‘You have got to be kidding me. Miles Taylor? That’s who the New York Times granted an anonymous editorial article?,’ White House Chief of Staff Mark Meadows wrote. ‘I’ve seen more exciting reveals in Scooby-Doo episodes. What a monumental embarrassment.’
Communication Director for Trump’s 2020 re-election campaign, Tim Murtaugh, added: ‘The New York Times has some explaining to do, getting away with ever calling Mile Taylor a ‘senior’ administration official.’
Several senior Trump figures were named as the possible author at the time, including Vice President Mike Pence and then-counselor to the president Kellyanne Conway.
‘Oh I guess it is true? HA HA HA HA HA HA HA HA. That is so bleeping BEAUTIFUL I can’t possibly be more thankful. I love this so much. The person that the NYT strongly insinuated was, like, the VP or WH Chief of Staff, or Cabinet Member was literally “Miles Taylor.” HA HA HA,’ Fox News contributor Mollie Hemingway wrote.
‘If you’re wondering who Miles Taylor is, I got you,’ wrote Buzzfeed Editor Brandon Hardin. ‘He helped sell Trump’s family separation policy’.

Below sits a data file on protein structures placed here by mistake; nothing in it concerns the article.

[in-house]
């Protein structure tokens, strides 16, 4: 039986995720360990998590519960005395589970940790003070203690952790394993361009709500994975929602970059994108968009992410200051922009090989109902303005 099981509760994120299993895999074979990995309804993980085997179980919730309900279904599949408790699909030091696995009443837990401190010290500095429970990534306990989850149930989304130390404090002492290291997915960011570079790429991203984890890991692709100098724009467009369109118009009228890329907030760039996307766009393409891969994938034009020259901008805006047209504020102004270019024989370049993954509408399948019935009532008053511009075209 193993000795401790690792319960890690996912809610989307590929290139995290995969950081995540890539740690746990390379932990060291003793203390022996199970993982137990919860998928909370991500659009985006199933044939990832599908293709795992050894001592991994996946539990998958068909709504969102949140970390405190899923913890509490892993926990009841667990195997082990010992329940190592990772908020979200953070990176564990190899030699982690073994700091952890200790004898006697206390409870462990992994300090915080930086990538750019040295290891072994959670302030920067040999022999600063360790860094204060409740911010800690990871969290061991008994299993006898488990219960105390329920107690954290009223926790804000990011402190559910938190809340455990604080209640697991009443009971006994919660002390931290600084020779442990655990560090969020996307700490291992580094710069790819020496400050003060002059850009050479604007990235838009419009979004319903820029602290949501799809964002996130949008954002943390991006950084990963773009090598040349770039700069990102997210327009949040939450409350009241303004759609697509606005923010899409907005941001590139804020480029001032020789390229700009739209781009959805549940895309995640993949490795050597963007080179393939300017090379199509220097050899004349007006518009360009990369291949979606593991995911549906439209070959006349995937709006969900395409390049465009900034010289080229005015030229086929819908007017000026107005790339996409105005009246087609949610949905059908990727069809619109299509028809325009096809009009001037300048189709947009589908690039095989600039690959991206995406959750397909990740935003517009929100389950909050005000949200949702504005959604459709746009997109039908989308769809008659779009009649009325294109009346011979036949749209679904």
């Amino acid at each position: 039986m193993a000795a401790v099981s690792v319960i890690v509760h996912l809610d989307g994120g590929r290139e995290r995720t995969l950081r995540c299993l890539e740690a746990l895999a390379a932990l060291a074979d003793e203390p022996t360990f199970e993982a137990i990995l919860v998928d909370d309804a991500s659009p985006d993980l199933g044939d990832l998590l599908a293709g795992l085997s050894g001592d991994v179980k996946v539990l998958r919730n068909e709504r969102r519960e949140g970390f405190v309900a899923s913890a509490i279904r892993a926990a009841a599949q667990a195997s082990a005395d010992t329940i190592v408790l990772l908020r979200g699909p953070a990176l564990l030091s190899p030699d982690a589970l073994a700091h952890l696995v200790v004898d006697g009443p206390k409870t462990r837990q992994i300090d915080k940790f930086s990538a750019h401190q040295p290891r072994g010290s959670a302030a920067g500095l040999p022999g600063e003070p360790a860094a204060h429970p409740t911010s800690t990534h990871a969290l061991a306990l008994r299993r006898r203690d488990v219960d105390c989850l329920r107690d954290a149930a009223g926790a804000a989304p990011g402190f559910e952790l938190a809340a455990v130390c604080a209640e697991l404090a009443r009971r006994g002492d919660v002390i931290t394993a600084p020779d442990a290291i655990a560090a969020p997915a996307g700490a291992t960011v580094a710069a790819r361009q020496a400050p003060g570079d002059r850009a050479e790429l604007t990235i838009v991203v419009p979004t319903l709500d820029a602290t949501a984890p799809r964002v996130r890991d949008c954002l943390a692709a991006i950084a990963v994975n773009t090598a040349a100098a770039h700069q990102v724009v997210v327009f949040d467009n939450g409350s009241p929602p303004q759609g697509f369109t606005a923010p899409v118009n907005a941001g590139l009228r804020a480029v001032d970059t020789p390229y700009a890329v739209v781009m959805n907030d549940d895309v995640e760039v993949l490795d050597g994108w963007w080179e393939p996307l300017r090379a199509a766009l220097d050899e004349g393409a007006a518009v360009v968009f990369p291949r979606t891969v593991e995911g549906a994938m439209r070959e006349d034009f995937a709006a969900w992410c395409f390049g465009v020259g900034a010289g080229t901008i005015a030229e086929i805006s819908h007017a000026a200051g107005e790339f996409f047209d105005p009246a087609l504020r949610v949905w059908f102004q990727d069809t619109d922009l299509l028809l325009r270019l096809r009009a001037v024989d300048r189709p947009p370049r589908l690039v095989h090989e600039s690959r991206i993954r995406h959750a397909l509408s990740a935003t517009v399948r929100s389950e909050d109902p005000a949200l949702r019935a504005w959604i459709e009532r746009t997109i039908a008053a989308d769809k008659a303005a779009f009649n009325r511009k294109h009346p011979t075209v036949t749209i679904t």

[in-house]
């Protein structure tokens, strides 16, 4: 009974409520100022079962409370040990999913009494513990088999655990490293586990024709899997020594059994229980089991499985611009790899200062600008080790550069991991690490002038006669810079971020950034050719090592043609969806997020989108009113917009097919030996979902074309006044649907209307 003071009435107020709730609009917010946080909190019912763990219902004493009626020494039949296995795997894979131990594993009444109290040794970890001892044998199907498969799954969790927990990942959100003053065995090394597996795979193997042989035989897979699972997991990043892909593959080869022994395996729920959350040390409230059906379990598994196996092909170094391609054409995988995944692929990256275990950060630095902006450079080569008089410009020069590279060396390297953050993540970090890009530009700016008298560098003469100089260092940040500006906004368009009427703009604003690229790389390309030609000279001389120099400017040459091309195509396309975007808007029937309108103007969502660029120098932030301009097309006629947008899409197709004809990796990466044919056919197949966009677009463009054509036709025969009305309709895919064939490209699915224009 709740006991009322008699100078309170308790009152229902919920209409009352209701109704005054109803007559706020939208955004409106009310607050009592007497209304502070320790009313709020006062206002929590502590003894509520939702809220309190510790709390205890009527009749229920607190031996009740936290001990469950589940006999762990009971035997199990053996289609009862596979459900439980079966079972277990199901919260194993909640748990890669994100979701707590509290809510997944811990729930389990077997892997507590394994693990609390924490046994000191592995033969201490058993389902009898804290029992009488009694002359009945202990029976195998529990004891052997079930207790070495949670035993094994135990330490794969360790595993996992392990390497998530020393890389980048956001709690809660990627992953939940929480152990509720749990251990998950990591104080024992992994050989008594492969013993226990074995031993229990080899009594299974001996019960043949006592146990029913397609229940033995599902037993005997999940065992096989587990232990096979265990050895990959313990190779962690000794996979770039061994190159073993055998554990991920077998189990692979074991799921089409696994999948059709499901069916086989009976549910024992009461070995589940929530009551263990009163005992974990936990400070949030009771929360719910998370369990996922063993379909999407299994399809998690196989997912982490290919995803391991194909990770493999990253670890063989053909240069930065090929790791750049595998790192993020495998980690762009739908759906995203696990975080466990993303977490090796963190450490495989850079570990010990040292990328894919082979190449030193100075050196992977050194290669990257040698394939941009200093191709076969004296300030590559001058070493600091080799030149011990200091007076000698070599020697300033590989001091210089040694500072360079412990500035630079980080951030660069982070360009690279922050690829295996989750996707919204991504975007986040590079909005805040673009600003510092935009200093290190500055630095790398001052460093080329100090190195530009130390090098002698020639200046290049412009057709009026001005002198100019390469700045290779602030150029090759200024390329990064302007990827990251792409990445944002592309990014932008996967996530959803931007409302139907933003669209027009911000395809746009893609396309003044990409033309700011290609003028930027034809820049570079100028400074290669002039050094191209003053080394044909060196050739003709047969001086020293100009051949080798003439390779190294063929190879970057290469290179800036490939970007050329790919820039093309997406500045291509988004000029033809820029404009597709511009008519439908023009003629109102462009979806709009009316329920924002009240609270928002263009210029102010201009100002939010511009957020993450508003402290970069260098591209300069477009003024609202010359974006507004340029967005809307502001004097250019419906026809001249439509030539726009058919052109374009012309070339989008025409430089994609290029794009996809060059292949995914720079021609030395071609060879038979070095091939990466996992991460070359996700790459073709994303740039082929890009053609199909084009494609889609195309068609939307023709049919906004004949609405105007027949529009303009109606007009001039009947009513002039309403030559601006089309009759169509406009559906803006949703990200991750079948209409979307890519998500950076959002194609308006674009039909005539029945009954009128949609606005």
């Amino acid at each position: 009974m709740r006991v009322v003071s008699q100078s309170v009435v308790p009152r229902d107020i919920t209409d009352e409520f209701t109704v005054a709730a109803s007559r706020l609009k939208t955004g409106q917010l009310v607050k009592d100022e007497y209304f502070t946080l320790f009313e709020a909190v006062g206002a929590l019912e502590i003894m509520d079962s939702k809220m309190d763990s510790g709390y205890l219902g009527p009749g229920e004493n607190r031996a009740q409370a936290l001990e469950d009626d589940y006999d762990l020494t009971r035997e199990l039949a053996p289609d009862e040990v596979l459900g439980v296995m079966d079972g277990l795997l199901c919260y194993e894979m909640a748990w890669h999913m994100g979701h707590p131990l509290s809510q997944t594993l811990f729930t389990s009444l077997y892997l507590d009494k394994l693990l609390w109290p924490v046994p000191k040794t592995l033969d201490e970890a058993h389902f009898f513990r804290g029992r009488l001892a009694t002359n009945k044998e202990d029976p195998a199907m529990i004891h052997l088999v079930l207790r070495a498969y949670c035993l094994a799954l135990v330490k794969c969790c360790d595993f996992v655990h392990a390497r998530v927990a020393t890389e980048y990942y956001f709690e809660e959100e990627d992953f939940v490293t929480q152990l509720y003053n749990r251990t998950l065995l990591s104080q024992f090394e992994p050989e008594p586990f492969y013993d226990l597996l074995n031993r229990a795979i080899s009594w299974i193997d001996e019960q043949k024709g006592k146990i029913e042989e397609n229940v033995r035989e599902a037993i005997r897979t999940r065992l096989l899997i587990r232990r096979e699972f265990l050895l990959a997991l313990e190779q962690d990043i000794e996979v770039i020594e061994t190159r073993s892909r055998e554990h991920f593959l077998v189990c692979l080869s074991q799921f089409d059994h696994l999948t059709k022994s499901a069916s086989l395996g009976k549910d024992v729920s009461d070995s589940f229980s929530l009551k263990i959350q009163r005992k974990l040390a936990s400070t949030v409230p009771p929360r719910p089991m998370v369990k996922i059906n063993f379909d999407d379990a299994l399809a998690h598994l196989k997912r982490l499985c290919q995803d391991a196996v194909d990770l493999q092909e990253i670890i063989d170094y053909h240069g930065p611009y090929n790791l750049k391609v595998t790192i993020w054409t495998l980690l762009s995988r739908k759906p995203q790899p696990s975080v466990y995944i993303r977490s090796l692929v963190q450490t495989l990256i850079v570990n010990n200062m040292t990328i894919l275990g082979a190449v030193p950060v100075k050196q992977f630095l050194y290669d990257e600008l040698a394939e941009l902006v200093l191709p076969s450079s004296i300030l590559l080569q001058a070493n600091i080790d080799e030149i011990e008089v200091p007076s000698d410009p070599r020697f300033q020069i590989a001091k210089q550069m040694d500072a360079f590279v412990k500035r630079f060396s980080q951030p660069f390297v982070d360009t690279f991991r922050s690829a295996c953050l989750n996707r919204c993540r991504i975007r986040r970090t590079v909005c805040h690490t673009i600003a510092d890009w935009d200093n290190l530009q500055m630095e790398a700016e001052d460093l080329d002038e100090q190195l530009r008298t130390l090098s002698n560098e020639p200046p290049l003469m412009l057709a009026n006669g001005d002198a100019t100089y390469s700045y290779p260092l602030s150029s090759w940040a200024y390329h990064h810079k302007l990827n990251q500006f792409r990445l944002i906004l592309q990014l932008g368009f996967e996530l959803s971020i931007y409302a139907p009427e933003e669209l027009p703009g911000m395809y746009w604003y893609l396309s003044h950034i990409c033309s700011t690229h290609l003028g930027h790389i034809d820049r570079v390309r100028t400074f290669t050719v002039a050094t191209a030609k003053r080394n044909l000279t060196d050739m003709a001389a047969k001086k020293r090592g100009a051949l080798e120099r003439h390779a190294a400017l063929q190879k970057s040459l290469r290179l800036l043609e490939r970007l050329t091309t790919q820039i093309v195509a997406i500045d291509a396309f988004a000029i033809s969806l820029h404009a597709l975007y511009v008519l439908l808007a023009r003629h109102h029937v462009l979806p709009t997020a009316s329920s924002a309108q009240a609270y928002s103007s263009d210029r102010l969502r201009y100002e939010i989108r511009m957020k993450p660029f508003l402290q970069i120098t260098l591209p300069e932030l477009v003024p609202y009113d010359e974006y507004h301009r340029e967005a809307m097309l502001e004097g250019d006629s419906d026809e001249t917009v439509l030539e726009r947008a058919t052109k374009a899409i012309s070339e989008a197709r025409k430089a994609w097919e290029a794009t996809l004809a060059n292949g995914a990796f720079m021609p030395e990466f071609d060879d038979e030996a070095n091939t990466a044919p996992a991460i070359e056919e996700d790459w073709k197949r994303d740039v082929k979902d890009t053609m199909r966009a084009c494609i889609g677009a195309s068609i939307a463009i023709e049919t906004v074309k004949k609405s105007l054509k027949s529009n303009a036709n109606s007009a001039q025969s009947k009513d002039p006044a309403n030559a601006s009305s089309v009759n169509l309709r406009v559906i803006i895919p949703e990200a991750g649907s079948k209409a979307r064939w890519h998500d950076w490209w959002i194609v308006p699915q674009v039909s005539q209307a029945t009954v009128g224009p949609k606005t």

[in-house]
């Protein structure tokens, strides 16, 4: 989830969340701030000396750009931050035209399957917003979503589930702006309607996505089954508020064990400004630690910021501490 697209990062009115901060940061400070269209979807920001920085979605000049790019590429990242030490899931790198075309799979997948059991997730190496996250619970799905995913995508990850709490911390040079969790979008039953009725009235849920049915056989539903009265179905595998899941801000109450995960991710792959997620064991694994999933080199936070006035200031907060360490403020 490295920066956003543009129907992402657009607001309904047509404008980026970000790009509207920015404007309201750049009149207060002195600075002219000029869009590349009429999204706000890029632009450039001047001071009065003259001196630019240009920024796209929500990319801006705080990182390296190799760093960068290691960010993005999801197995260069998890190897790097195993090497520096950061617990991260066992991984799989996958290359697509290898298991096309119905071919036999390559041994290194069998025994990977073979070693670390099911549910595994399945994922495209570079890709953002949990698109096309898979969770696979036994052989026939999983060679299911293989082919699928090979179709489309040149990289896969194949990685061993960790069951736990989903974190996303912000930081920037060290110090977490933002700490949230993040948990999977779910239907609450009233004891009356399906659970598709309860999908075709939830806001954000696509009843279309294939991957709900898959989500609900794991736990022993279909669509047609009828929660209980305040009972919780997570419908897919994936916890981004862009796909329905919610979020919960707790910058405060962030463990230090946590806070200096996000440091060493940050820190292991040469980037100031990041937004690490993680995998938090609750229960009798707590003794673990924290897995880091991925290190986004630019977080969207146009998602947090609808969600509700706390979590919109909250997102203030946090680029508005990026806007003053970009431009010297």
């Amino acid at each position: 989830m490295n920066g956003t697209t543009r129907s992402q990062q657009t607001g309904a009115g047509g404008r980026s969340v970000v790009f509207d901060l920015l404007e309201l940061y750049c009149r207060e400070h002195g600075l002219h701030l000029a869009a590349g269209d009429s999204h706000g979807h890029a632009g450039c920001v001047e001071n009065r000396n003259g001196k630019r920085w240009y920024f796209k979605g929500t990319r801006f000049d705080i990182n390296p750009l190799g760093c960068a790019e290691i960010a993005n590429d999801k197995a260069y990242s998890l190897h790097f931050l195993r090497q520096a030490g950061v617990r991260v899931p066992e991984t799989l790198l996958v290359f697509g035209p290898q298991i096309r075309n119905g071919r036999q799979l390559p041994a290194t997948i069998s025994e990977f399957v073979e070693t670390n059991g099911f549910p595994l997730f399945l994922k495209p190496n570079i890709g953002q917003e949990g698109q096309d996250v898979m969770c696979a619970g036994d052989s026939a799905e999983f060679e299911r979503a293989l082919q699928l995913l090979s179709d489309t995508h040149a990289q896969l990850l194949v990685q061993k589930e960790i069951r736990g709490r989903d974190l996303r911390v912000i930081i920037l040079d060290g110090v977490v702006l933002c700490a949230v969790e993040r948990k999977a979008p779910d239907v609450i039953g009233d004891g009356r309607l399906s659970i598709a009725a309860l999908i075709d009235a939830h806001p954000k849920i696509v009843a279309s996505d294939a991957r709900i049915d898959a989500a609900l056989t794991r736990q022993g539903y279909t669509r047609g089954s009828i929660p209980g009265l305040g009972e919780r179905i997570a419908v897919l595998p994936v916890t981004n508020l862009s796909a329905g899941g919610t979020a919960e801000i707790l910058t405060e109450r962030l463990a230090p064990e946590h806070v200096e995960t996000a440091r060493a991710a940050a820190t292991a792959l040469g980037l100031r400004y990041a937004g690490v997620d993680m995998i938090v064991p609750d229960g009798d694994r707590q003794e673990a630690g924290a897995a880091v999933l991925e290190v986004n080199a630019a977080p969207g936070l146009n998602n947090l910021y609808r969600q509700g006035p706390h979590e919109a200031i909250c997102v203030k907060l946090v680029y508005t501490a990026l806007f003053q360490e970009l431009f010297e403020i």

Former 2020 Democratic nominee candidate Julian Castro also highlighted Taylor’s role in bringing the policy to fruition.
‘Miles Taylor helped spin the Trump administration’s policy of separating migrant children from their parents. How many of those parents were offered media contributorships?’ he said.
Taylor was described as a ‘senior administration official’ by The New York Times in the September 2018 piece. While serving in the Department of Homeland Security (DHS), he helped carry out the administration’s child separation policy at the border but was not listed on the department’s leadership page at the time
President Trump, meanwhile, claimed not to know Taylor. He then later demanded that Taylor be prosecuted anyway.
‘Who is Miles Taylor? Said he was “anonymous”, but I don’t know him – never even heard of him,’ Trump tweeted Wednesday between campaign stops in Arizona on Wednesday. ‘Just another @nytimes SCAM – he worked in conjunction with them. Also worked for Big Tech’s @Google. Now works for Fake News @CNN. They should fire, shame, and punish everybody associated with this FRAUD on the American people!’
At a rally in Goodyear, AZ, Trump devoted a section to attacking Taylor saying he should be ‘prosecuted’ and joking that he worried that Anonymous might be Hope Hicks or Jared Kushner.
‘Turned out to be a low-level staffer, a sleazebag who’s never worked in the White House,’ he said.
‘Anonymous was a nobody, a disgruntled employee who was quickly removed from his job a long time ago for they tell me incompetence.